CAREER

High School Special Education Teachers

Overview

Salary Median (2019)

$61,710

Projected Job Growth (2019-2029)

+3.2% (slower than the average)

Most Common Level of Education

Bachelor's Degree

Career

What High School Special Education Teachers Do

Teach secondary school subjects to educationally and physically handicapped students. Includes teachers who specialize and work with audibly and visually handicapped students and those who teach basic academic and life processes skills to the mentally impaired.

Other Job Titles High School Special Education Teachers May Have

Career and Transition Teacher, High School Special Education Teacher, Interrelated Special Education Teacher, Learning Disabilities Special Education Teacher (LD Special Education Teacher), Learning Support Teacher, Resource Teacher, Special Day Class Teacher (SDC Teacher), Special Education Resource Teacher, Special Education Teacher, Teacher

How Leaders Describe a Typical Day at Work

Special Education Teacher ,

High Tech Early College

I adapt general education lessons and teach various subjects, such as reading, writing, and math, to students with mild and moderate disabilities. I also teach basic skills, such as literacy and communication techniques, to students with severe disabilities. I do a lot of assessing students’ skills to determine what their needs might be and how to give them the best education.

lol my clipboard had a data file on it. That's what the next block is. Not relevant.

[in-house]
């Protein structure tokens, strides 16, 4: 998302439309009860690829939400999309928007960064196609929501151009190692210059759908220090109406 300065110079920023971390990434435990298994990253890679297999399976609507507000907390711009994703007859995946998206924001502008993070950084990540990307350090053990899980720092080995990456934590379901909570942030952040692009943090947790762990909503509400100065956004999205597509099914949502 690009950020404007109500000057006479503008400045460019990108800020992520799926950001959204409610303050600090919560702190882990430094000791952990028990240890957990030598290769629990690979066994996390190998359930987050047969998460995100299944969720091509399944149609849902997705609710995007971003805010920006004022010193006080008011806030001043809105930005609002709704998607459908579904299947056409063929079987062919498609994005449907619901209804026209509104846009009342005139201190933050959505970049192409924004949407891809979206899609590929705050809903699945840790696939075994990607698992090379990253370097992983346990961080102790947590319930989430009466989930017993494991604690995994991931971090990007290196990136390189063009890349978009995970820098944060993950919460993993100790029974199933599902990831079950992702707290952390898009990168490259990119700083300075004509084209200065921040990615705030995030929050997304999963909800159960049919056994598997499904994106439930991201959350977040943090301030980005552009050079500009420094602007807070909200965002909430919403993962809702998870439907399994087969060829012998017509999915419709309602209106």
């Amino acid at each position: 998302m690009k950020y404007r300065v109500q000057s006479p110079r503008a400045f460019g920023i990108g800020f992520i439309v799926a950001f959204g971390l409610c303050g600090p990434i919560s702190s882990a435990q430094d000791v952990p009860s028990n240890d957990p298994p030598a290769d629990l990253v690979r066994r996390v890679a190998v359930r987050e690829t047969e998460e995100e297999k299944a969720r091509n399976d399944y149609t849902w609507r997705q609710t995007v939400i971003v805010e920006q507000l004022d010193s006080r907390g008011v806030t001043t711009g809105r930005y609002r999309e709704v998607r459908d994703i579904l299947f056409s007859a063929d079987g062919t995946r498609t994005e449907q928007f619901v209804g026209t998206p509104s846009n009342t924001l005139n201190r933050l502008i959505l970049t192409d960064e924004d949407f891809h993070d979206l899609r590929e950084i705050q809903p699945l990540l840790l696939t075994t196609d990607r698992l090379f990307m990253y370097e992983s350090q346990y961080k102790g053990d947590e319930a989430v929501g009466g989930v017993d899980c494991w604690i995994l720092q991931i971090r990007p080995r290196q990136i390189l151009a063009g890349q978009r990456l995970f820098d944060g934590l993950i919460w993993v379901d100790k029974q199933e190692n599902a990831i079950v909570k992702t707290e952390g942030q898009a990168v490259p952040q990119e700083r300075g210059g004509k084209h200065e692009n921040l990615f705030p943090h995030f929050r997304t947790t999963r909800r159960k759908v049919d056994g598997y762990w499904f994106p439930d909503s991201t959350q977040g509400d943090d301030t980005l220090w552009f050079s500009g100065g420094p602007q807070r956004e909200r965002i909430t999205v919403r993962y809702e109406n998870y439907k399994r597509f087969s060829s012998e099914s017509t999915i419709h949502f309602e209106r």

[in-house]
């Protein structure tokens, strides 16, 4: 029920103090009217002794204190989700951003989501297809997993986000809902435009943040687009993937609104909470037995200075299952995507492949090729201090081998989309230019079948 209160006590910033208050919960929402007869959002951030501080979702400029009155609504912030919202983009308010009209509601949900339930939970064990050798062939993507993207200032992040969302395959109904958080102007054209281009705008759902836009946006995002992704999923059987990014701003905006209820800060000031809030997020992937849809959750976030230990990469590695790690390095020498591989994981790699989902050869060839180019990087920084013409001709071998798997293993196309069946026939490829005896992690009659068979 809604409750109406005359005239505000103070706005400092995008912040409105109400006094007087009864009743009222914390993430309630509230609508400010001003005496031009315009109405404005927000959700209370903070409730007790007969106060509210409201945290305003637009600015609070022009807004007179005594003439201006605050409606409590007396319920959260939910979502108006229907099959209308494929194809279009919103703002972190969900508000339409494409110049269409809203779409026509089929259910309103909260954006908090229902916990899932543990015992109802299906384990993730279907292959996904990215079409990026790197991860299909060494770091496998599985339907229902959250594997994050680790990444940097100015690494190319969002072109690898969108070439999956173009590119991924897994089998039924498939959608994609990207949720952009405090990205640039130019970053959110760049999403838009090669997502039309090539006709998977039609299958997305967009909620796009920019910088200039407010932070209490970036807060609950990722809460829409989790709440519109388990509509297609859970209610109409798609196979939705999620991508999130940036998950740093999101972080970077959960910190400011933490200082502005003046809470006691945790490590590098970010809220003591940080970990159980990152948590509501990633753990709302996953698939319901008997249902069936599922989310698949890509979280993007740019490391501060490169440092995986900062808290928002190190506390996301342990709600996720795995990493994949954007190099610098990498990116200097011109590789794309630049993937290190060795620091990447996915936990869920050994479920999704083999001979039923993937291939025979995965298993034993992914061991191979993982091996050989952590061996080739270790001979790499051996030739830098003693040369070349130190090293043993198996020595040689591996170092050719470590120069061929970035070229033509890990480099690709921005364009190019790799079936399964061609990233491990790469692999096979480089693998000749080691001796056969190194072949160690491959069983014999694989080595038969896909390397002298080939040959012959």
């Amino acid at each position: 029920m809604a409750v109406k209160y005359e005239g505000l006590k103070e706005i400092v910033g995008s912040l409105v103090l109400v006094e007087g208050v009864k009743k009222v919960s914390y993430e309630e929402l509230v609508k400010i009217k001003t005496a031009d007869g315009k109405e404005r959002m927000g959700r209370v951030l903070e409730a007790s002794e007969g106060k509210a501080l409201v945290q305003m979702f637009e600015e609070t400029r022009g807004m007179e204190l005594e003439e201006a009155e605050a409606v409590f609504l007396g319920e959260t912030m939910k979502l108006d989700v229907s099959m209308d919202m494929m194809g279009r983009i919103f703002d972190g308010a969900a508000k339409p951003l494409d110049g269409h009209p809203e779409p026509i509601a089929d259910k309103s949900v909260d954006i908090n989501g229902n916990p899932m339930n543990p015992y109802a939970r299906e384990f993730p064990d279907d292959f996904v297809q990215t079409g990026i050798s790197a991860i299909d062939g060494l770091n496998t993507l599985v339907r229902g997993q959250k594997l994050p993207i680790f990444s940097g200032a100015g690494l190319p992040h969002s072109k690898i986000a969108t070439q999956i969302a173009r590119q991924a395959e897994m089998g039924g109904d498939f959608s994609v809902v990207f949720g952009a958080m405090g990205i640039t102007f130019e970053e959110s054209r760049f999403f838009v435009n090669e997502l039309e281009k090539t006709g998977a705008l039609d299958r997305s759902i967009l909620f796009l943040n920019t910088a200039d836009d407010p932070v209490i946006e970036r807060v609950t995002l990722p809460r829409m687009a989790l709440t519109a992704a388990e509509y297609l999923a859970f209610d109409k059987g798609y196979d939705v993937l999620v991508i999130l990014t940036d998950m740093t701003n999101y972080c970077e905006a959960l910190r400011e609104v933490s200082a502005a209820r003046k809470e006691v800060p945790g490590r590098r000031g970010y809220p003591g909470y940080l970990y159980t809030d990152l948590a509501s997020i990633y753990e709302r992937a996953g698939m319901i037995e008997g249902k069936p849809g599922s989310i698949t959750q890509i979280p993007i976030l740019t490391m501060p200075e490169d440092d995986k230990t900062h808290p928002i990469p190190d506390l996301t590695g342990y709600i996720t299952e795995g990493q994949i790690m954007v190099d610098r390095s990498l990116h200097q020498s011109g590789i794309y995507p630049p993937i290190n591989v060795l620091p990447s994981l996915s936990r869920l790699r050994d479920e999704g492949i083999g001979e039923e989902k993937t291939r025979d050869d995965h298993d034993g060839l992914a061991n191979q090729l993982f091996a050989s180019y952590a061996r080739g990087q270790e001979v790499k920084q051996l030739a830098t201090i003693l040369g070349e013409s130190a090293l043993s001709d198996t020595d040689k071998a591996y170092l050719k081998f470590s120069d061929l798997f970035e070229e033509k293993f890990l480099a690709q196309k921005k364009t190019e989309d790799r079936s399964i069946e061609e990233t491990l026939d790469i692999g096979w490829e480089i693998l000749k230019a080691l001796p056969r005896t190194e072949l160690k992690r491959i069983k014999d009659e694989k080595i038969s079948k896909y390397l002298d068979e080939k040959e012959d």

Transition Specialist ,

DPISD

I work with individual special education students age 13 and up planning their post secondary goals. I also work with the student's case managers and help them write the student's transition plan.


Tasks & Responsibilities May Include

  • Develop and implement strategies to meet the needs of students with a variety of handicapping conditions.
  • Observe and evaluate students' performance, behavior, social development, and physical health.
  • Establish and enforce rules for behavior and policies and procedures to maintain order among students.
  • Teach socially acceptable behavior, employing techniques such as behavior modification and positive reinforcement.
  • Maintain accurate and complete student records, and prepare reports on children and activities, as required by laws, district policies, and administrative regulations.

This page includes information from theO*NET 25.0 Databaseby the U.S. Department of Labor, Employment and Training Administration (USDOL/ETA). Used under theCC BY 4.0license. O*NET® is a trademark of USDOL/ETA.